The hospitality industry amidst the pandemic (by Anna Liang)

    We are in the middle of a pandemic that has affected every aspect of our lives. Many have lost their jobs, and unemployment is at an all-time high. The hospitality industry, in particular, is taking a devastating blow as it depends heavily on travel and a stable economy. As a result, individuals in the hospitality industry are greatly being affected as companies are making the difficult, but necessary decisions to cancel internships and fire employees during the pandemic. Additionally, many hospitality companies are uncertain about what their futures hold. Under normal circumstances, companies plan for how many employees they need at a given time based on forecasting and demand. Although demand can generally be predicted based on trends, a devastating external factor, such as a pandemic, can throw things out of balance and make planning and forecasting more difficult. The reason being that devastating events are generally not something that a company can predict and plan for ahead

Recommendations: HR Representatives should now wear four "masks"! (by Steven Valenzuela)

If there is one thing we know in a pandemic focused world, it is to social distance and to always wear a mask. However, as employees work from home and turn to video conferencing, perhaps the need to distance and wear a mask becomes irrelevant. For a post-pandemic human resources representative, this is not the case. Instead, they should not distance themselves at all; in fact, they should get closer to employees and wear four masks!  Question: What is meant by this statement? Answer: HR Representatives should socially distance but not relationally distance, all while wearing the masks of the four new roles they will play in an evolving business world: Program Developer, Movie Star, Orator, and Cultural Anthropologist.  The Program Developer       This redefined HR Representative role does not create new software; it creates new retention programs. Businesses that are looking to save money can start by keeping their employees from leaving the company, which ADP reports costing compani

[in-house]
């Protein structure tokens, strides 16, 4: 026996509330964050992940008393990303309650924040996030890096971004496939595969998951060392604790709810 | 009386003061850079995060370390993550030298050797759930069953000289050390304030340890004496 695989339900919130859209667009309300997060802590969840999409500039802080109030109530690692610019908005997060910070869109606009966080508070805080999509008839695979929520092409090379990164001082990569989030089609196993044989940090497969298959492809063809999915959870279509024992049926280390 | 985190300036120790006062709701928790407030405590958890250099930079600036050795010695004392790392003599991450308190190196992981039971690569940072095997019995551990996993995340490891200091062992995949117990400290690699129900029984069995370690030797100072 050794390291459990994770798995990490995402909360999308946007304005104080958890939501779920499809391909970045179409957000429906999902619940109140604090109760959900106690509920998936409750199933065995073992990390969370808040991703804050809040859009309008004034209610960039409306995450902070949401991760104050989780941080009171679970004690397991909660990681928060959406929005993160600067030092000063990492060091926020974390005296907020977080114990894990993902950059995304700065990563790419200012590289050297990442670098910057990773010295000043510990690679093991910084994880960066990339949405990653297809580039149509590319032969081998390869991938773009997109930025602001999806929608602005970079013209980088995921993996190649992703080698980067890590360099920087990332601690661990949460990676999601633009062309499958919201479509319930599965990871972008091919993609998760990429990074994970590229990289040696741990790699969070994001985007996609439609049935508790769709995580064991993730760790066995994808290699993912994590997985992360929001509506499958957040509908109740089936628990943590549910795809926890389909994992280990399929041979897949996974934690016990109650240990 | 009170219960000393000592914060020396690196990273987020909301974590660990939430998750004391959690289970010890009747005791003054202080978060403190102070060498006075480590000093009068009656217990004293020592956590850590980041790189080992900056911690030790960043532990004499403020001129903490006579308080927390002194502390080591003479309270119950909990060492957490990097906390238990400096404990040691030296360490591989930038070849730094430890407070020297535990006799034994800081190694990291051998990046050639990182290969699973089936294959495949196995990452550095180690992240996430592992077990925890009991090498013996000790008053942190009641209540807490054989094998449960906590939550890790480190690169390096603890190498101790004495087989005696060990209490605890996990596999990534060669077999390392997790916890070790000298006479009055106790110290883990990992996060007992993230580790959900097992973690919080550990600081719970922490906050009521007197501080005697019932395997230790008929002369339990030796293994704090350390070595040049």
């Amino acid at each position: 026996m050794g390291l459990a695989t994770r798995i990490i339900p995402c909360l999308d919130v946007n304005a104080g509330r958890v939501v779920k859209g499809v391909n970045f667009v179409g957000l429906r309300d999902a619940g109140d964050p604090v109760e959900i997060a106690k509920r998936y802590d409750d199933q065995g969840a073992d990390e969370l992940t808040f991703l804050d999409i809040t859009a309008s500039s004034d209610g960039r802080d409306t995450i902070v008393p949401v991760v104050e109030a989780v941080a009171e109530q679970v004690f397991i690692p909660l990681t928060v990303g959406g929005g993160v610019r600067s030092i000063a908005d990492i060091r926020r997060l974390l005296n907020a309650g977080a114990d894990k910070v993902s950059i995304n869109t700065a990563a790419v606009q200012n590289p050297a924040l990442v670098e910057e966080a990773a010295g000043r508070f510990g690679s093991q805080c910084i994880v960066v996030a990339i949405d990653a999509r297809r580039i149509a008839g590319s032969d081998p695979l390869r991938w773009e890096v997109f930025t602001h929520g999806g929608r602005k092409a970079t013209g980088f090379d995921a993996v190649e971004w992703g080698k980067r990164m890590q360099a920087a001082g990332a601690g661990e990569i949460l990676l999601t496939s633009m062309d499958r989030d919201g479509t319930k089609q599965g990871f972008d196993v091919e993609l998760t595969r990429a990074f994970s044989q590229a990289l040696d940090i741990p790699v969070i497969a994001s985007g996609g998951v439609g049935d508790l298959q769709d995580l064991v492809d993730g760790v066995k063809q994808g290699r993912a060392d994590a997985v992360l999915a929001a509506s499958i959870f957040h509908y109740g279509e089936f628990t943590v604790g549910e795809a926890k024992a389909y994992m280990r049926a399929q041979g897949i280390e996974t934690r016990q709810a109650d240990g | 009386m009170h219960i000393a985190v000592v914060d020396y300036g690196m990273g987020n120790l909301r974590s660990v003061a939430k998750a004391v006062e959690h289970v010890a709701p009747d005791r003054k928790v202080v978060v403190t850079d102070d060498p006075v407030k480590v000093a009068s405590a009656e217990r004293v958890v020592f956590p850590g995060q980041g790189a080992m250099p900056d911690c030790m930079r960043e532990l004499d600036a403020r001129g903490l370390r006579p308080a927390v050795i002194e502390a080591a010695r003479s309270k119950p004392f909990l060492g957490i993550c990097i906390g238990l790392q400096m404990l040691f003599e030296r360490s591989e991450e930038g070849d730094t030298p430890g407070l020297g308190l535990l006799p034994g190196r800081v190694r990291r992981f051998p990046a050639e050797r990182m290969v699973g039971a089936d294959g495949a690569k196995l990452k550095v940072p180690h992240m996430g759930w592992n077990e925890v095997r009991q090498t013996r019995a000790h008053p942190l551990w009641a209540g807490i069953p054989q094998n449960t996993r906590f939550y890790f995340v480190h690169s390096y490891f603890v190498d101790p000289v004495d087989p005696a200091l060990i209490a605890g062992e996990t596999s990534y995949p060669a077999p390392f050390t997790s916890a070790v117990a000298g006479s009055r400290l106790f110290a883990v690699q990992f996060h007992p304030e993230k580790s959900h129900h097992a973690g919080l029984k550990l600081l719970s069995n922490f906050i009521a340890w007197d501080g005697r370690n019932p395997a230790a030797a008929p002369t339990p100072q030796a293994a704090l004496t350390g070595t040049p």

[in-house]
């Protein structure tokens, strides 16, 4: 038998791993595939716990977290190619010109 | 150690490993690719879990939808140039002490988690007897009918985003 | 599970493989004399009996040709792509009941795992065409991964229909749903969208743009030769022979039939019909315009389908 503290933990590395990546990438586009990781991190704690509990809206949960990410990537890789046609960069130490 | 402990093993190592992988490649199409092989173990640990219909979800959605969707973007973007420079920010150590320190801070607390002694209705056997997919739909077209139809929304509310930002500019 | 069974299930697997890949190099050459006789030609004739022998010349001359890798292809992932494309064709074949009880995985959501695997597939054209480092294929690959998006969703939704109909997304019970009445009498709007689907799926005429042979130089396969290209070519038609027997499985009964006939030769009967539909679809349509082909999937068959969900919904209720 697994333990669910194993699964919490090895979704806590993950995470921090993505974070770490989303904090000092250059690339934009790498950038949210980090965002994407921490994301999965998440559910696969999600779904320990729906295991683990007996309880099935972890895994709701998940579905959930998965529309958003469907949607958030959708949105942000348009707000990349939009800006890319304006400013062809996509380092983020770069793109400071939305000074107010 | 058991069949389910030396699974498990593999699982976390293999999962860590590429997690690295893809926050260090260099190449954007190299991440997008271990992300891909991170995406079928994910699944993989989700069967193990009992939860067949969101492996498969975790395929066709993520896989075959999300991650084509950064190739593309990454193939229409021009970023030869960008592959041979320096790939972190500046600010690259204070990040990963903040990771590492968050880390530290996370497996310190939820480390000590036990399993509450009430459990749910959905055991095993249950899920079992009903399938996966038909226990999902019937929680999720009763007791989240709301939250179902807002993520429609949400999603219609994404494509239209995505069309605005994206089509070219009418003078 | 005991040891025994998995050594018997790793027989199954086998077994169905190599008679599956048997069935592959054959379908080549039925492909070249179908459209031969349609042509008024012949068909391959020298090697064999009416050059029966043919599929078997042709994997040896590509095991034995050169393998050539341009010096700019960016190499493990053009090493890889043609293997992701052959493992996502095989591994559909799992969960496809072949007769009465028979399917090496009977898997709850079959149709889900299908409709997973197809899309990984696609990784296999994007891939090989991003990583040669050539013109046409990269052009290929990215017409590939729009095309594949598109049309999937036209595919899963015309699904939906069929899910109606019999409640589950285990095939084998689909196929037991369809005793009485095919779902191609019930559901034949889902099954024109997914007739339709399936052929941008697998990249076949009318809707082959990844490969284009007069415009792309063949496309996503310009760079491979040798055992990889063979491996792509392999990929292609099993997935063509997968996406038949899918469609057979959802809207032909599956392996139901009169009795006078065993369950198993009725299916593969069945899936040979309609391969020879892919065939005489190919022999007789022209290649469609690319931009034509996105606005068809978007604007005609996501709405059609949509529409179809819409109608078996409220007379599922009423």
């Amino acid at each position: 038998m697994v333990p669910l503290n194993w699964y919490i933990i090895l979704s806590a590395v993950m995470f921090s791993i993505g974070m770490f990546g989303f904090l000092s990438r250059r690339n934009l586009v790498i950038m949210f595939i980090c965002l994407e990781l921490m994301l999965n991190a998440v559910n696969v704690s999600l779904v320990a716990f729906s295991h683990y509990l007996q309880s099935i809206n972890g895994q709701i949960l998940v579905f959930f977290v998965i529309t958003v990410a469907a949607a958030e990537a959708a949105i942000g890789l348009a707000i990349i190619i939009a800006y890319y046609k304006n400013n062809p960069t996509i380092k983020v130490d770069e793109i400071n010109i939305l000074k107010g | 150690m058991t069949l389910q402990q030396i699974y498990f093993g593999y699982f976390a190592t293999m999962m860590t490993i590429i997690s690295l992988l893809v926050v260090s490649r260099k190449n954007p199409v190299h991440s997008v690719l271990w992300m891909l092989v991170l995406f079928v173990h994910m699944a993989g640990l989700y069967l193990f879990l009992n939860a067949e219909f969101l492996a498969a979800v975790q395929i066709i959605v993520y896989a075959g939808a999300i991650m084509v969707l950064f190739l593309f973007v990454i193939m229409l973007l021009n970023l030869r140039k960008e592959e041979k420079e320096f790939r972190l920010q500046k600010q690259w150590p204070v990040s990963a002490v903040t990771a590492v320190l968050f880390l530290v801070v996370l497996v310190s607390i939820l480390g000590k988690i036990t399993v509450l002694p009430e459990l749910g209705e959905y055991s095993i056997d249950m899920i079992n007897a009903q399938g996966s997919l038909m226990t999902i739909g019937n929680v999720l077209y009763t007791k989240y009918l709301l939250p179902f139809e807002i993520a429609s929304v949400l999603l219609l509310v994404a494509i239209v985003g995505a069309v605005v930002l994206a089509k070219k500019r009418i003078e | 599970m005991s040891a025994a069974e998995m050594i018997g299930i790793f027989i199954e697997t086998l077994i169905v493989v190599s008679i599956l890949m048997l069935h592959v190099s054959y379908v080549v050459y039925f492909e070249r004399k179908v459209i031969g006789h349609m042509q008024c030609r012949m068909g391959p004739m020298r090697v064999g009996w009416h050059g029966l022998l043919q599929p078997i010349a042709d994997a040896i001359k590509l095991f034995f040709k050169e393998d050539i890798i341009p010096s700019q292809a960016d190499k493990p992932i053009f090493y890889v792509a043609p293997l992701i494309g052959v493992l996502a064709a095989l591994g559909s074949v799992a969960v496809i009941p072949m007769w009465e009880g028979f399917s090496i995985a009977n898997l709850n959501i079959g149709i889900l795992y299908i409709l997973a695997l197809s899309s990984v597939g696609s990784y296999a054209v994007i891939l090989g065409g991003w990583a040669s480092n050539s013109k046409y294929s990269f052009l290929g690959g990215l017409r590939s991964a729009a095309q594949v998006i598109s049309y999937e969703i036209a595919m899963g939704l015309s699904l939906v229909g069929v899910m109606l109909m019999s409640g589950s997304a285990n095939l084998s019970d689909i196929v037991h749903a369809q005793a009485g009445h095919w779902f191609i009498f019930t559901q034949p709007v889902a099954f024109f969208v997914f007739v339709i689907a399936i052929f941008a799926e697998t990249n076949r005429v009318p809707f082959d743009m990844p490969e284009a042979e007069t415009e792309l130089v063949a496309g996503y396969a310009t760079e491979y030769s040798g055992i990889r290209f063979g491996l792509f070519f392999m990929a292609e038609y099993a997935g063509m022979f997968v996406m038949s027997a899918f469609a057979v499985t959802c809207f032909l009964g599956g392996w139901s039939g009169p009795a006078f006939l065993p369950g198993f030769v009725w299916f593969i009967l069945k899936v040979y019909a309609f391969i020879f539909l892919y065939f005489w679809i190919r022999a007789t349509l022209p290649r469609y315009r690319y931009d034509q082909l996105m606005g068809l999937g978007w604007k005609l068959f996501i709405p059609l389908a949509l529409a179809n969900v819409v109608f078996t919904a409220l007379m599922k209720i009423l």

Human resource troubles in the workplace (by Robin Carapia)

  One cannot operate a successful business without well-equipped human resource management. I work at a banquet hall in Claremont, California, and poor resource management was one of the top reasons why it was on the brink of going bankrupt before COVID-19 even hit!   Not abiding by the law At this establishment, hourly employees are required to take meal breaks in accordance with the number of hours worked, but they are never provided their ten-minute breaks. California law states that e mployers must permit uninterrupted breaks for nonexempt employees whose total work time per day is at least 3.5 hours. These are mandatory breaks that must be offered for 10 minutes for every four hours worked ( Not authorizing breaks to employees that have worked four hours, is illegal and grounds for lawsuits.   Not providing breaks to employees is unknowingly damaging employee morale, thus decreasing chances of motivation. According to one “motivational theory,” the Herzberg Theory,